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Psychedelic Parenting Is About More than Just Drugs

Psychedelic experiences can bring us closer to our children.
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One night, after an especially challenging ayahuasca experience, I came home to find my then-toddler girls having difficulty falling asleep.

I was exhausted, but they were crying inconsolably. I got out my phone and started the playlist from the sacred medicine ceremony. I held my youngest daughter in my arms, dancing and singing the songs to which I'd lost and found myself, while my eldest looked lovingly into my eyes. There was a sense that this moment with my daughters was a continuation of the ceremony. In that moment, I found I could be completely present for them.

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I realized then that this was the highest value the medicine held for me. It is the reason why I continue to use it, and advocate for its place in family life.

We are at least three generations deep into the modern psychedelic era. Dr. Albert Hoffman'sfirst bioassay with d-lysergic acid amide took place on April 19, 1943, 72 years ago. Timothy Leary began his explorations of the inner world with his trip to Cuernavaca and his encounter with mushrooms more than 50 years ago in 1960.

The majority of psychedelic history rusts under prohibition, however, making it impossible to have a rational, informed discussion about how these medicines can benefit our families.

The idea that psychedelics could play a part in good parenting may seem radical. Our schools are declared "drug free zones," after all. And yet our classrooms are rife with psychotropic prescription medications. Antidepressants and ADHD drugs are seemingly dispensed like vitamins. These substances may be more socially acceptable than LSD or mushrooms, but they fail to address the underlying psychological and sociological issues at the root of childhood and family dysfunctions rampant in American society.

Psychedelics, on the other hand, are showing amazing promise in overcoming addiction, treating PTSD, and healing relationships. Rather than numbing our children's deepest emotions, we could be experiencing our own, and theirs, more fully. This is the inquiry that led me to the concept of psychedelic parenting.

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To be clear, I'm not advocating for the dosing of young children. No one should be given psychedelics against their will, a child below the age of consent, especially. However, as a father of a five-year-old, a six-year-old, and a nine-year-old who has benefitted deeply from a long relationship with plant teachers, I felt compelled to share the stories of my deepening relationship with my children.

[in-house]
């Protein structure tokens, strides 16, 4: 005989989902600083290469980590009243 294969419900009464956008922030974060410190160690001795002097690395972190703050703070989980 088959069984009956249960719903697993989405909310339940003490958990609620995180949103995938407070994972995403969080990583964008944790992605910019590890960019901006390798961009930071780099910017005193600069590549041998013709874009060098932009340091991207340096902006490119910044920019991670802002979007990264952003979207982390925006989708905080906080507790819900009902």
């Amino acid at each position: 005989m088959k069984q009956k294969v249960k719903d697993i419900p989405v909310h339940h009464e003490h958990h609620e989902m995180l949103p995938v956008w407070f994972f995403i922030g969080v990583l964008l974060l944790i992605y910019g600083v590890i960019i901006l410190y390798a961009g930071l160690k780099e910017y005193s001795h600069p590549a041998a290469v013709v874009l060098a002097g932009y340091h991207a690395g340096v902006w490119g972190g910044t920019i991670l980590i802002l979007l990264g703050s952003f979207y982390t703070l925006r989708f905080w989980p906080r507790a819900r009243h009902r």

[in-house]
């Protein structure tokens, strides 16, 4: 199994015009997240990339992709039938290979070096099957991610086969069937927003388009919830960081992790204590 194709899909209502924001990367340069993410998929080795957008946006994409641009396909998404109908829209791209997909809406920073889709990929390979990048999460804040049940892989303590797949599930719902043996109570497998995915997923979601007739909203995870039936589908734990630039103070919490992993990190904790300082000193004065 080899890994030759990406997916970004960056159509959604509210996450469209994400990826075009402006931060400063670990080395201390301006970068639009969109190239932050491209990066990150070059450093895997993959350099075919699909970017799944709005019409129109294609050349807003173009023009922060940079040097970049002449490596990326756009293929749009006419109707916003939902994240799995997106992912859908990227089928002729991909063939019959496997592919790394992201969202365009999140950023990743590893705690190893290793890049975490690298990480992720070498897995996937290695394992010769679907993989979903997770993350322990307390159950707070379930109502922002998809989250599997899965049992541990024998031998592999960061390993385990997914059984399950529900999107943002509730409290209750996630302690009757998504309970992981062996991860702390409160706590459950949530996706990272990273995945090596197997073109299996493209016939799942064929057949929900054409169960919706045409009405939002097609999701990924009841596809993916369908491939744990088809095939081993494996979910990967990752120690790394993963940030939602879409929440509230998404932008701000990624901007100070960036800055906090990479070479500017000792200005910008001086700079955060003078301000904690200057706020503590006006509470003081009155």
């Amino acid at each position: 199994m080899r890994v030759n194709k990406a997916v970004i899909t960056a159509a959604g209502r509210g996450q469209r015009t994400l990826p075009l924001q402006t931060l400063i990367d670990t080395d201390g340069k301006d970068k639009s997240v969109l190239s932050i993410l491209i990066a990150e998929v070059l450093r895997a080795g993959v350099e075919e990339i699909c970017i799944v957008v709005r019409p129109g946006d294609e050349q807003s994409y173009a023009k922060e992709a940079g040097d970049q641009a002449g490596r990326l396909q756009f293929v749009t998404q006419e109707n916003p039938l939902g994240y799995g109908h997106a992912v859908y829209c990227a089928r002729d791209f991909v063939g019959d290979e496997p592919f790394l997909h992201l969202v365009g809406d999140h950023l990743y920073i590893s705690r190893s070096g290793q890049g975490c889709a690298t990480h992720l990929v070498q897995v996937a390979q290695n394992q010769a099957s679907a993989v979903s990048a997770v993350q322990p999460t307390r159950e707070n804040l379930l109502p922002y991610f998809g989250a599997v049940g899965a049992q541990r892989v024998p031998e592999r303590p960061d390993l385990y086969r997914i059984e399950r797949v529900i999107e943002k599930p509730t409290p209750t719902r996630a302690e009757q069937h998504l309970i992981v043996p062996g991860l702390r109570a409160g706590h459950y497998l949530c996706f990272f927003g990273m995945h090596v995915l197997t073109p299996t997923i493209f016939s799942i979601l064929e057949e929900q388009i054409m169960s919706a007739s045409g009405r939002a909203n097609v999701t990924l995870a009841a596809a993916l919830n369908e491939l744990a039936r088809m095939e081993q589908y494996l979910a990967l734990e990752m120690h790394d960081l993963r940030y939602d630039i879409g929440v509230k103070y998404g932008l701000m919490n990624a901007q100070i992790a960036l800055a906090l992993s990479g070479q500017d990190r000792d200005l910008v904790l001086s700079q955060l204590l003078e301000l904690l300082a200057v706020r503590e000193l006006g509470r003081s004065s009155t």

I also began reaching out to others in the psychedelic community. Many held in common a commitment to being honest with their kids about their own experiences, and a conviction that by working with these substances, they were more open to their own emotions, truer to themselves, and more capable of providing caring, supportive environments for children.

Psychedelics encourage spirituality, mindful living, curiosity, honesty, and self-expression. What parent would not want to nurture these qualities in their children?

The word "psychedelic" was coined by psychologist Humphry Osmand to mean "mind manifesting." Depending on one's translation of "psyche," it could also mean "that which makes the soul visible." When we, as parents, direct our lives and behaviors toward this work of "making our souls more visible" through the psychedelic experience, we have an opportunity to create more supportive environments for our children's formative years. We know ourselves more fully because we have faced our shadows and bathed in bliss.

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Again, psychedelic parenting is not about giving psychedelics to children before they are mature. Rather, it is about bringing the lessons learned from our own mystical experiences back to our everyday lives, and using them to provide a nurturing, magical home for our children. Psychedelics encourage spirituality, mindful living, curiosity, honesty, and self-expression. What parent would not want to nurture these qualities in their children?

When Katherine MacLean worked with patients under the influence of psilocybin as part of her research at Johns Hopkins, she saw how otherwise healthy individuals were powerfully impacted by experiences they had as infants. For example, many still felt a profound fear left over from when their parents left them to "cry it out."

These insights led her to believe that it's better to "over-love" a child than to try to teach them independence by withholding love.

"I feel that every experience I've had personally and supporting others with psychedelics prepared me for motherhood," she told me in a conversation recorded for my podcast.

Psychedelic parenting is the work of integrating and embracing our own mystical experiences, to create healthier, happier families. It is in this work that we have the greatest chance, I believe, of catalyzing the dramatic cultural changes needed to transform our culture of consumption and materialism into something new; based on healing, honesty, and love.

And if the kid wants to take mushrooms in high school? At least they'll know how to identify the good ones, and who to come to if things get weird.

Lit Up is a series about heightening—and dulling—our sense of perception. Follow along here.